Of all the companies that claim to sell terrific products, of all the groups that claim to do good works, how do certain ones get access to members of Congress? How do they convince those members of Congress to give them special tax dollars in the form of "earmarks"? The answer often lies in lobbyists and political connections. And, as it turns out, the company or group seeking favor often ends up making campaign contributions to the members of Congress who "help" them by giving them your tax dollars.
Critics say it's nothing more than members of Congress using your tax dollars to attract and reward campaign donors. If a direct quid pro quo can be proven, it can be a violation of federal law. But often, that direct connection is difficult to make. It's just the circumstances that are so suggestive and can look so ... bad.
Some think that's the case with Sen. Mary Landrieu, D-La., and the founder of a company that sells a reading program called "Voyager," Randy Best. There are hundreds of reading programs out there, but Sen. Landrieu favored Best's program, giving it a $2 million earmark of tax dollars to put it in Washington, D.C. public schools (which had not asked for the program in its budget). Best had gotten access to Landrieu while lobbying for Voyager on Capitol Hill. Landrieu doesn't claim to have done any comparative research to see how Randy Best's product stood up against others. She simply said she met him, he impressed her and his program impressed her. She made sure they got the money.
Wouldn't many people or companies like the chance to present their idea one-on-one to a member of Congress, without having it measured against the competition, and walk away with millions of tax dollars just because they impressed that one member?
Back to the case of Landrieu and the Voyager earmark. As the earmark was working its way through the Congressional process, Randy Best arranged a lucrative fundraiser for Landrieu. And his employees, friends and family suddenly became new donors to the Landrieu re-election campaign. They quickly raised more than $30,000 for the Landrieu campaign chest. In the campaign world where individual donations are subject to federal limits, that's a huge chunk of change. And to many people, it looks like there was a deal: Landrieu gave Best the money he wanted, and he gave her lots of campaign donations in return. However, both Landrieu and Best strongly insist the earmark and campaign donations are not connected whatsoever.
That was in 2001. Landrieu and Best have continued their mutually beneficial relationship. And it's now hounding Landrieu on the campaign trail as she faces re-election this year. Sen. Landrieu wouldn't agree to an interview with the Washington Post's investigative reporter James Grimaldi when he delved into the story.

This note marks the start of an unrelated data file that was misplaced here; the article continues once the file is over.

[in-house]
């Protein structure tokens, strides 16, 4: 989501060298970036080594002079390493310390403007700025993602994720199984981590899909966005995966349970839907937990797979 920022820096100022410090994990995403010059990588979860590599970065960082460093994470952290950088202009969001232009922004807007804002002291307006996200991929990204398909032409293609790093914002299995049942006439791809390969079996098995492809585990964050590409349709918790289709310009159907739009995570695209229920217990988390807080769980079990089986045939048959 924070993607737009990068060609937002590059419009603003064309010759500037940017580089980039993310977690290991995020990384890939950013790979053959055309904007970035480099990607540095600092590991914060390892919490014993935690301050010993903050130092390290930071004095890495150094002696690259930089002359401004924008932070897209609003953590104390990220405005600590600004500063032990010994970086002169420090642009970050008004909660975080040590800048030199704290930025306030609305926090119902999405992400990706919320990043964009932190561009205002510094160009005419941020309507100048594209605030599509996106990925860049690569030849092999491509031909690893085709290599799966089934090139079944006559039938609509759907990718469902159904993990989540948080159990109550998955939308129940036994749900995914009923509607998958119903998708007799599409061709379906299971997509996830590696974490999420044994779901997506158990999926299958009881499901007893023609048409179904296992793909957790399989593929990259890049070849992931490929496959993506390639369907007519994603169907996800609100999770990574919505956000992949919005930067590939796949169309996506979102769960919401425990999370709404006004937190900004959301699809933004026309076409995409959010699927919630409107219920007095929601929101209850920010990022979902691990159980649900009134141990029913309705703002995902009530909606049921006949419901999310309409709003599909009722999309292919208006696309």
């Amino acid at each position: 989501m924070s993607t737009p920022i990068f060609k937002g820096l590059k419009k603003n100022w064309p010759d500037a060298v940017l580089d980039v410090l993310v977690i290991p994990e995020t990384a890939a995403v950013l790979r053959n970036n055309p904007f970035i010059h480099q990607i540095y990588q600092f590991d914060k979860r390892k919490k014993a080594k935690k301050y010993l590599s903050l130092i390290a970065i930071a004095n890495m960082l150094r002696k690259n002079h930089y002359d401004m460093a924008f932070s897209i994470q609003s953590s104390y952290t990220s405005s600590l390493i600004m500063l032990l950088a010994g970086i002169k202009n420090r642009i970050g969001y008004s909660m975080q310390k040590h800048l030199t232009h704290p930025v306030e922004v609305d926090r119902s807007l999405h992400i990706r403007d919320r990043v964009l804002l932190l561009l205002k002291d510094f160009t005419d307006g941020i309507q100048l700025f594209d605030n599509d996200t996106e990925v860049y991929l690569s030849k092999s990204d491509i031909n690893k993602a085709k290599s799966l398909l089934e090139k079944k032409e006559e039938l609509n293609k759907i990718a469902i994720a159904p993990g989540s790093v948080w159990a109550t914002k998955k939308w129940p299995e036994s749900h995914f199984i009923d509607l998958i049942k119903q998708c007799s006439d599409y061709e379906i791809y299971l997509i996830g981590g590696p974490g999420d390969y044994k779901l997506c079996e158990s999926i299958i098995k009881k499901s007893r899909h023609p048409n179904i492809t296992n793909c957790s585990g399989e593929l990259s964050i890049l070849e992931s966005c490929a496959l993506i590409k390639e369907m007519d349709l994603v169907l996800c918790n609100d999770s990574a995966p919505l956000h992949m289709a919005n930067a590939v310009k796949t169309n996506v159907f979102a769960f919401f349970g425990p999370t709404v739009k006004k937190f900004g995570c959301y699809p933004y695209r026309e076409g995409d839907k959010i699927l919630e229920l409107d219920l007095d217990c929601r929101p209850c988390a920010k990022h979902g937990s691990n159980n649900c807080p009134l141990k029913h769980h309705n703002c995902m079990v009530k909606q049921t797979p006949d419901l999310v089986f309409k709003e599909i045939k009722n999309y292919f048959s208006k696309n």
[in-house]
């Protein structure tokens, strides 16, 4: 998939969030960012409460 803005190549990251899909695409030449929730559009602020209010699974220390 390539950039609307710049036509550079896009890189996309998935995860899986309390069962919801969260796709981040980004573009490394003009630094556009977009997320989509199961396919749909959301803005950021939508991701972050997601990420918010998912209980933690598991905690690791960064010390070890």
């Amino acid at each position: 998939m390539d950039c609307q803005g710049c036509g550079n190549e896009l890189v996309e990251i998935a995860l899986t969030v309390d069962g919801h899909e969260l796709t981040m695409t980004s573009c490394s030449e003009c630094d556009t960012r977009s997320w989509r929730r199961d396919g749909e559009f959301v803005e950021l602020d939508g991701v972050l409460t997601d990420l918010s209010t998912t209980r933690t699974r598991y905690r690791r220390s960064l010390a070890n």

When we picked up on the issue, Landrieu agreed to talk to us to try to clear things up. She spent much of the time talking about her commitment to public education, and her strong desire to help children read better.
Basically there are two views:
1. Landrieu used the lure of your tax dollars to get herself campaign donations.
2. Landrieu helped Best and his Voyager program because she thought it was a terrific way to help kids read. She would've earmarked to Voyager even if Best hadn't given her a dime.
Even under the second scenario, there's a question of the fairness of the earmarking process. There are many reading programs out there ... but one company's executive and his lobbyists found the ear of Landrieu back in 2001. And only that company got the earmark money. It seems to come down to this: If you can get direct access to a member of Congress with control over the taxpayer purse through earmarks – if you are important enough or know the right people or have powerful lobbyists or have enough money – you can arrange a personal meeting with a member of Congress, and you might just get an earmark of tax dollars for your project or company … just for the asking! Even if your company isn't the best or the most cost-efficient. Even if your company has been turned down in the regular competitive budget process that chooses projects based on the need for them and their ability to perform well. Even if your company doesn't have much of a track record.
That's how earmarks work. It just takes one member of Congress and the willingness of the others not to rock the boat. Since most members of Congress likewise earmark, they tend to leave each other's earmarks alone.
With earmarks, to get a slice of the taxpayer pie, sometimes all you need is to get your foot in the door. But that kind of access usually takes lobbyists and money – and that's something most Americans can't afford.